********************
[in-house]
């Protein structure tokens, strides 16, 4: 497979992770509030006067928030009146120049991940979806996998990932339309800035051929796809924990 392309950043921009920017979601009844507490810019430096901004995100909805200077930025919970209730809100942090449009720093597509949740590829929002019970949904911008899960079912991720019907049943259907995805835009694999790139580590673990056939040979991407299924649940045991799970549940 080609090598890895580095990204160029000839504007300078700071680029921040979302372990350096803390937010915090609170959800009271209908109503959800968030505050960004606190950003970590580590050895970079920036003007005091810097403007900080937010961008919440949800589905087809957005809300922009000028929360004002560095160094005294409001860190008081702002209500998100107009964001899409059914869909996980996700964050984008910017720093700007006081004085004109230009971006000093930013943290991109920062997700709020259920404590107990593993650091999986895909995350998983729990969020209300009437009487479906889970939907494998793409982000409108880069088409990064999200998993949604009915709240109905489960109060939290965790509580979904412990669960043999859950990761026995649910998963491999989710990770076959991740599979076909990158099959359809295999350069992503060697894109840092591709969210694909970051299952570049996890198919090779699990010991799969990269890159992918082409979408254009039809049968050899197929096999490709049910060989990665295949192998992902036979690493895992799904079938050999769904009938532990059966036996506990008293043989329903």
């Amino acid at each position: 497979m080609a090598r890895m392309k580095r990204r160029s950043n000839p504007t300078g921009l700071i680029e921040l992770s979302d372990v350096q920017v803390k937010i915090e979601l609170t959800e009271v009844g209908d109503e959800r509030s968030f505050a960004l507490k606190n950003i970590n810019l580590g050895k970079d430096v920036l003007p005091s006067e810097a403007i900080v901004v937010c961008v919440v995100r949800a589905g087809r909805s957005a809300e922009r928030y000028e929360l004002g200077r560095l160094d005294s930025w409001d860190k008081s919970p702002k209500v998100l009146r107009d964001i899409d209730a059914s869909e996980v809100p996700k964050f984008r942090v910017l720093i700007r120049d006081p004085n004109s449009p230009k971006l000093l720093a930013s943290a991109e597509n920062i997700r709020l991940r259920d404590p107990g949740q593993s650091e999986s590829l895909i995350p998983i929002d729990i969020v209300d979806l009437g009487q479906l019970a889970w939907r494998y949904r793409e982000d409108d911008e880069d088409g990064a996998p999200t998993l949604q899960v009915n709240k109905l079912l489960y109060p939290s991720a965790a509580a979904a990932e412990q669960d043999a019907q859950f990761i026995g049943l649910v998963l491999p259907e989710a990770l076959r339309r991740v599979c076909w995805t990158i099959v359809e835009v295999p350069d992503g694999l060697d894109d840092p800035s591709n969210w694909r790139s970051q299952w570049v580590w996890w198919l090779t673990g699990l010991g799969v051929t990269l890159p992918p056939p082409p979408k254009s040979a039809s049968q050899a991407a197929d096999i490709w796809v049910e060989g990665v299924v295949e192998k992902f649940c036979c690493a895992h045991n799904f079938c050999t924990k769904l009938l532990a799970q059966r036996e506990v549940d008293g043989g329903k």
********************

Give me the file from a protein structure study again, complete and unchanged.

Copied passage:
[in-house]
């Protein structure tokens, strides 16, 4: 497979992770509030006067928030009146120049991940979806996998990932339309800035051929796809924990 392309950043921009920017979601009844507490810019430096901004995100909805200077930025919970209730809100942090449009720093597509949740590829929002019970949904911008899960079912991720019907049943259907995805835009694999790139580590673990056939040979991407299924649940045991799970549940 080609090598890895580095990204160029000839504007300078700071680029921040979302372990350096803390937010915090609170959800009271209908109503959800968030505050960004606190950003970590580590050895970079920036003007005091810097403007900080937010961008919440949800589905087809957005809300922009000028929360004002560095160094005294409001860190008081702002209500998100107009964001899409059914869909996980996700964050984008910017720093700007006081004085004109230009971006000093930013943290991109920062997700709020259920404590107990593993650091999986895909995350998983729990969020209300009437009487479906889970939907494998793409982000409108880069088409990064999200998993949604009915709240109905489960109060939290965790509580979904412990669960043999859950990761026995649910998963491999989710990770076959991740599979076909990158099959359809295999350069992503060697894109840092591709969210694909970051299952570049996890198919090779699990010991799969990269890159992918082409979408254009039809049968050899197929096999490709049910060989990665295949192998992902036979690493895992799904079938050999769904009938532990059966036996506990008293043989329903």
């Amino acid at each position: 497979m080609a090598r890895m392309k580095r990204r160029s950043n000839p504007t300078g921009l700071i680029e921040l992770s979302d372990v350096q920017v803390k937010i915090e979601l609170t959800e009271v009844g209908d109503e959800r509030s968030f505050a960004l507490k606190n950003i970590n810019l580590g050895k970079d430096v920036l003007p005091s006067e810097a403007i900080v901004v937010c961008v919440v995100r949800a589905g087809r909805s957005a809300e922009r928030y000028e929360l004002g200077r560095l160094d005294s930025w409001d860190k008081s919970p702002k209500v998100l009146r107009d964001i899409d209730a059914s869909e996980v809100p996700k964050f984008r942090v910017l720093i700007r120049d006081p004085n004109s449009p230009k971006l000093l720093a930013s943290a991109e597509n920062i997700r709020l991940r259920d404590p107990g949740q593993s650091e999986s590829l895909i995350p998983i929002d729990i969020v209300d979806l009437g009487q479906l019970a889970w939907r494998y949904r793409e982000d409108d911008e880069d088409g990064a996998p999200t998993l949604q899960v009915n709240k109905l079912l489960y109060p939290s991720a965790a509580a979904a990932e412990q669960d043999a019907q859950f990761i026995g049943l649910v998963l491999p259907e989710a990770l076959r339309r991740v599979c076909w995805t990158i099959v359809e835009v295999p350069d992503g694999l060697d894109d840092p800035s591709n969210w694909r790139s970051q299952w570049v580590w996890w198919l090779t673990g699990l010991g799969v051929t990269l890159p992918p056939p082409p979408k254009s040979a039809s049968q050899a991407a197929d096999i490709w796809v049910e060989g990665v299924v295949e192998k992902f649940c036979c690493a895992h045991n799904f079938c050999t924990k769904l009938l532990a799970q059966r036996e506990v549940d008293g043989g329903k």